Currently viewing the category: "Grasshoppers"

very large grasshoppers
Hi Guys,
Recently my girl and I visited Cancun. I was mentioning to her about the pretty little birds flying from the trees to the fifth floor of the hotel balcony. On the second day I realized they were some sort of grasshopper, all green, about 4" long with a red body under its wings only visible when they flew. What the heck are they?
Paul, Boston, MA

Hi Paul,
We are not really familiar with Mexican Grasshoppers, but we have a large American species, the Green Valley Grasshopper, Schistocerca shoshone, that is big and travels in devastating hordes, severely damaging grasslands. We do love your photo though.

Hi Bugman,
Any ideas what this pretty looking caterpillar might be? I spotted him in south central Texas, and haven’t had any luck identifying him. I sent it to you a while ago but it probably got lost in the mix. For fun, here is a picture of a grasshopper I discovered hanging out 20 stories up. He spent a couple days hanging around my window, but finally got tired of staring at me and left.
Thanks bugman! Love your site!
Emily Heimerman
San Antonio, Texas

Sorry for the delay Emily,
We do not have an exact identification on your caterpillar. We suspect it is immature and often caterpillar photos are of the final instar before pupation. It is very common for caterpillars to change colors and markings between molts. We really love your image of the Highrise Grasshopper, which appears to be a member of the genus Schistocerca, which includes migratory locusts.

An interesting, colorful little grasshopper. Spotted in Austin TX, in my back yard in June of 2001. Nothing like it in my insect field guide. This fellow was small. Grasshoppers are not my forte 🙂

Hi Jim,
Thanks for the photo of the colorful nymph. Sadly, most identification guides do not picture immature insects, and they often are not colored like the adults. We can’t help you with a species name either. The closest guess we can venture is perhaps the Painted Grasshopper, Dactylotum bicolor. Adults have similar coloration, but the pattern is different. It is found in Texas.

Ed. Note
July 1, 2010
We just identified this immature Aztec Spur Throated Grasshopper,
Aidemona azteca, on BugGuide.

2nd grasshopper For tonight’s second contribution, another grasshopper. Again, in Austin TX. Closest I can come in the Insect field guide I have is Melanoplus ponderosus, a spur-throated grasshopper.

Thanks for you grasshopper photos Jim. We suspect this is an Alutacea Bird Grasshopper, Schistocerca alutacea. The distinguishing feature, not visible in your photo, is a yellow midline stripe. This grasshopper has several color variations, including greenish yellow to dark greenish brown. Fore wings are blackish yellow and hind tibia are red to green, or reddish yellow, bright yellow (like your photo), or black.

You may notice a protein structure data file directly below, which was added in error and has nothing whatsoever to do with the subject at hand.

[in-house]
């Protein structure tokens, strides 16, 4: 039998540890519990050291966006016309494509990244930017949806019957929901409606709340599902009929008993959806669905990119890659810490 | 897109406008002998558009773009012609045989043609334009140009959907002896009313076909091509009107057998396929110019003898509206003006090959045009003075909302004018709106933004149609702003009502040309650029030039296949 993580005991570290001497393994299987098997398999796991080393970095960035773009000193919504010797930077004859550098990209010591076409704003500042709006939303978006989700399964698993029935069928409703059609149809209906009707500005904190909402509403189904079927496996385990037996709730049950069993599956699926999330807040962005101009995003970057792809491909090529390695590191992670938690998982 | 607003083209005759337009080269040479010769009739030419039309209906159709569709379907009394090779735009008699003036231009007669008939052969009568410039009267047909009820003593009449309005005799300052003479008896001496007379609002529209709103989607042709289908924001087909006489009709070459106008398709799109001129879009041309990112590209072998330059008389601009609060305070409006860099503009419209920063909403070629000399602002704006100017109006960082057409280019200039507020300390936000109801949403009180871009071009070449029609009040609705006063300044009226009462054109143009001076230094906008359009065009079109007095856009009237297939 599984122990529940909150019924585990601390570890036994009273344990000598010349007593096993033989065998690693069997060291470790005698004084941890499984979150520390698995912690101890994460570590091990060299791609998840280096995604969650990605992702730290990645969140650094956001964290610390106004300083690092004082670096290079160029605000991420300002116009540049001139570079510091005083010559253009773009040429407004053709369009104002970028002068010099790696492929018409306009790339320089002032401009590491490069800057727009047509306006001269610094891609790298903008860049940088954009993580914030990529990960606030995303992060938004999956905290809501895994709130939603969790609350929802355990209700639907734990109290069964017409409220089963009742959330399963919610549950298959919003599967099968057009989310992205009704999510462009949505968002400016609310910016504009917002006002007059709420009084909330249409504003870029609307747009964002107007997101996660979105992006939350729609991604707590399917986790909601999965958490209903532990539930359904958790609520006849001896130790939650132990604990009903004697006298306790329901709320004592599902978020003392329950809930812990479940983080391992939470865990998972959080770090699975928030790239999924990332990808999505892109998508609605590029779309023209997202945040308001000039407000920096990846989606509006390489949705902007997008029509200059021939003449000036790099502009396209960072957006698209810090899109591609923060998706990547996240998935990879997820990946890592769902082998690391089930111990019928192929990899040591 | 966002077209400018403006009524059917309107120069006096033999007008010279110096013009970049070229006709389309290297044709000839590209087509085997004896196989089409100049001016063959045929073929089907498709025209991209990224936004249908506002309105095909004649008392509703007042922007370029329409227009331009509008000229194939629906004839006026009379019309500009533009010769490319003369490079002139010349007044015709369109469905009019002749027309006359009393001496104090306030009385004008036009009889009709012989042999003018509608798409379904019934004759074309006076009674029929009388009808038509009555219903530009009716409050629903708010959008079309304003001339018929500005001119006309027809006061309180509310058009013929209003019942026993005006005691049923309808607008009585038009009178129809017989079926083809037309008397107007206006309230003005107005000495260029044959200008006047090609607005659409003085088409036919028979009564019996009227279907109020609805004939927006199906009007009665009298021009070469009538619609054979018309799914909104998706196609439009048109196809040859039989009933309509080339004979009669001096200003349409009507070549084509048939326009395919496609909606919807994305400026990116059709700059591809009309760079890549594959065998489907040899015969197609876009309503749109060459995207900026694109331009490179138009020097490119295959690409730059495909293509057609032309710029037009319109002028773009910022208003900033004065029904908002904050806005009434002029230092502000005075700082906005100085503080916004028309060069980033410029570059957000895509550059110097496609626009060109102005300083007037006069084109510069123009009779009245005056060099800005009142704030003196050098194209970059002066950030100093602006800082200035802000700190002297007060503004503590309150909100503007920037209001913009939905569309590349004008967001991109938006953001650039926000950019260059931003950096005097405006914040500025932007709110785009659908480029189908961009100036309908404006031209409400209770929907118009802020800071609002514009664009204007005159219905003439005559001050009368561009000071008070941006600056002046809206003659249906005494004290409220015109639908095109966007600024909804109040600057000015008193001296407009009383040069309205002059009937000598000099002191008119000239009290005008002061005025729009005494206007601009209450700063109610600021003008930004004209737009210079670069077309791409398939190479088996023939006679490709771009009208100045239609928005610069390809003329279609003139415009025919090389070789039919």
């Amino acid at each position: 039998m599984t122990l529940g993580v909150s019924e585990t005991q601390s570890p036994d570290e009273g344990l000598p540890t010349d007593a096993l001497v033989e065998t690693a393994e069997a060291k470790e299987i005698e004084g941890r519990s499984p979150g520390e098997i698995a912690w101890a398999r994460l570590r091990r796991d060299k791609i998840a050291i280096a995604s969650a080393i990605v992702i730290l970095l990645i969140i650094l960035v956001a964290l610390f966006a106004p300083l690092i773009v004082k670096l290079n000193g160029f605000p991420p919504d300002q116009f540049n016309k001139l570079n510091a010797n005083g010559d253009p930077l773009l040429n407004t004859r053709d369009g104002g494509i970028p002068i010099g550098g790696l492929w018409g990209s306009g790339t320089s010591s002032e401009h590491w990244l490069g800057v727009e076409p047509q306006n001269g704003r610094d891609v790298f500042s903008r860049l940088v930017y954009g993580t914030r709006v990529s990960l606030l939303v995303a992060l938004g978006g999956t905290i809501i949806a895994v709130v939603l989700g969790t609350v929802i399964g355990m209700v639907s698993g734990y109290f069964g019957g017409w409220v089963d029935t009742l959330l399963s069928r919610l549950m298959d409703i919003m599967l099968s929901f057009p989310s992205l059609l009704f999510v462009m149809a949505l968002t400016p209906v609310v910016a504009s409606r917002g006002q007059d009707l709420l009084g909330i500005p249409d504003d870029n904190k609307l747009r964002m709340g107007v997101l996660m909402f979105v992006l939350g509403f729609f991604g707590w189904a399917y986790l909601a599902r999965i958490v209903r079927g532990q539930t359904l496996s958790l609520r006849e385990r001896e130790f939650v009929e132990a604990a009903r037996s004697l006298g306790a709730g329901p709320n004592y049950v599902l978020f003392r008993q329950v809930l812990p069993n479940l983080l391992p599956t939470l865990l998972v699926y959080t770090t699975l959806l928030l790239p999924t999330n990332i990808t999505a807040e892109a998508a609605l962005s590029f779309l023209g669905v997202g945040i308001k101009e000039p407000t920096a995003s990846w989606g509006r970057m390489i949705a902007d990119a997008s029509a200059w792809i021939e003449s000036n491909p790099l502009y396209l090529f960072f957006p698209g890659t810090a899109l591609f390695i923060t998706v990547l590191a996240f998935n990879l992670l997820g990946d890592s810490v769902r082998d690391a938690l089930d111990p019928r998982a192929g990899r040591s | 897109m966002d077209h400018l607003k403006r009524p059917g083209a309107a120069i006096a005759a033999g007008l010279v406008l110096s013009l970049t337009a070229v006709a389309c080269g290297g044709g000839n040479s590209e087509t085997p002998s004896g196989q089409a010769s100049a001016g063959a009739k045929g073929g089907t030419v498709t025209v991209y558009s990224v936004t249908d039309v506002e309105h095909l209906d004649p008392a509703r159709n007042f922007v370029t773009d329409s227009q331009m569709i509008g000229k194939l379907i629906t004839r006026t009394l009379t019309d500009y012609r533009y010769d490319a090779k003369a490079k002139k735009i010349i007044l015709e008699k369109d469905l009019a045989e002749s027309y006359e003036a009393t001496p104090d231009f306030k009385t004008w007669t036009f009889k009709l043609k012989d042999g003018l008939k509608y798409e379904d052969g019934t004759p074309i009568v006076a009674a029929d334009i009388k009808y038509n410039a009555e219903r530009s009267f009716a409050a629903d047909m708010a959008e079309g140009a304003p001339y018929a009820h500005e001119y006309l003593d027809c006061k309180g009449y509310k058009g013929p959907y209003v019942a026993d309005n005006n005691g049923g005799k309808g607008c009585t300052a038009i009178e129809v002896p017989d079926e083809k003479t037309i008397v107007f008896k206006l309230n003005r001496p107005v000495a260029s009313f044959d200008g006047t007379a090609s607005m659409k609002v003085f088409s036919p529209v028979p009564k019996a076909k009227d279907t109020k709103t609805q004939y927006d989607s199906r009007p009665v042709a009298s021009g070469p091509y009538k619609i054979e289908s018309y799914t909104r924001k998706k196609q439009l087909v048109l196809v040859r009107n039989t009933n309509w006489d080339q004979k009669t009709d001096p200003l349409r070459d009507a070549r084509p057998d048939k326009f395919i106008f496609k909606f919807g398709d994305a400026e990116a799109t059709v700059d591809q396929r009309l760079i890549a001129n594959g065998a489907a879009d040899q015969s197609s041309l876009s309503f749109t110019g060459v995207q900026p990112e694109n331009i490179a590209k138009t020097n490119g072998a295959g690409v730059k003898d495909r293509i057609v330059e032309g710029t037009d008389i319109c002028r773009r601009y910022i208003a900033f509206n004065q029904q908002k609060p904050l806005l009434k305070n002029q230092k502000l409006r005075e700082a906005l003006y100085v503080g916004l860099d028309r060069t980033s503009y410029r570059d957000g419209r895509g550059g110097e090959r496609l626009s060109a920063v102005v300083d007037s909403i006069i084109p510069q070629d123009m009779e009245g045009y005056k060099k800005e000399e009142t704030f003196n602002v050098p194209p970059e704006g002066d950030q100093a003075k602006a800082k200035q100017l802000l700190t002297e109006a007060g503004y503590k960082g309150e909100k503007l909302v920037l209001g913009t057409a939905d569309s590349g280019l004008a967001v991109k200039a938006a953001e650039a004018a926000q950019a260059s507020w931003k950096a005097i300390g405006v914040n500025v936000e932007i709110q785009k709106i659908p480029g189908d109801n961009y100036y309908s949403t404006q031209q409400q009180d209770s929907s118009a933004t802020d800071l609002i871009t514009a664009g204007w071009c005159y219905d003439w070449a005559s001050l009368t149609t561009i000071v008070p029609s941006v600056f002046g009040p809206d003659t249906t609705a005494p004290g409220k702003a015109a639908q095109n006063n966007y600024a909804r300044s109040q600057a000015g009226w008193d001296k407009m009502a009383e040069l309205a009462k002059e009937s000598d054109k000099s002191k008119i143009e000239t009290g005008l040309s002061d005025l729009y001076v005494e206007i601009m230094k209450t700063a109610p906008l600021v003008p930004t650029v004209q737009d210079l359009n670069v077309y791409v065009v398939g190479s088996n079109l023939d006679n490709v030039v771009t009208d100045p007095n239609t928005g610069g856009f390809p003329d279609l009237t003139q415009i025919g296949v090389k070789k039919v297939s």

I found this bug while I was burning the trash. It was hopping away when I found it.Can you tell me what it is. Sorry for the bag picture camera was going dead.

Looks like the silhouette of a Slender Mexican Grasshopper, Leptysma mexicana. It reaches about 1 1/4 inches in length and occurs in small numbers in various parts of California.

But I live in Louisiana then what could it be?

A related species, Leptysma marginicollis lives in the South.

Dear What’s that Bug,
On vacation a few weeks ago we spotted quite a big, wonderful insect, but we’re note able to find it in any of our books. Can you tell more about it ? The most impressing thing was it’s size, it’s really huge for an insect I think… We found it in the french pyrenees at about 1800 mtr height, walking in the grass. It looks grasshopper-like at first glance. has six green legs, but the hind legs are not really bigger then te rest as with regular grasshoppers. It didn’t seem to jump, just walked. The body is mainly green with yellowish segments or rings, totally about 5 or 6 cm long, 1.5 cm thick. No wings, and a large scary-looking brown ‘needle’ at it’s back (about 2 cm long ?). Head and body are separated by a brownish stiff-looking joint. Any idea what this could be ?

Dear Ico,
My guess is a member of the order Orthoptera, which includes crickets, grasshoppers, mantids and the like. No wings implies an immature or nymph stage. It could be a walking stick or even a French praying "preying" mantis. A more detainled description, or better yet, a photo, would help.

I saw that someone asked about a bug spotted in the French Pyrenees. It seems to be the same kind we saw this autumn. See image at the bottom of: . After some investigations we found that it is a female Ephippiger Ephippiger (I think it is called saddle-backed bush cricket in English) The brown "stick" is the egg laying tube.
Jorun Boklöv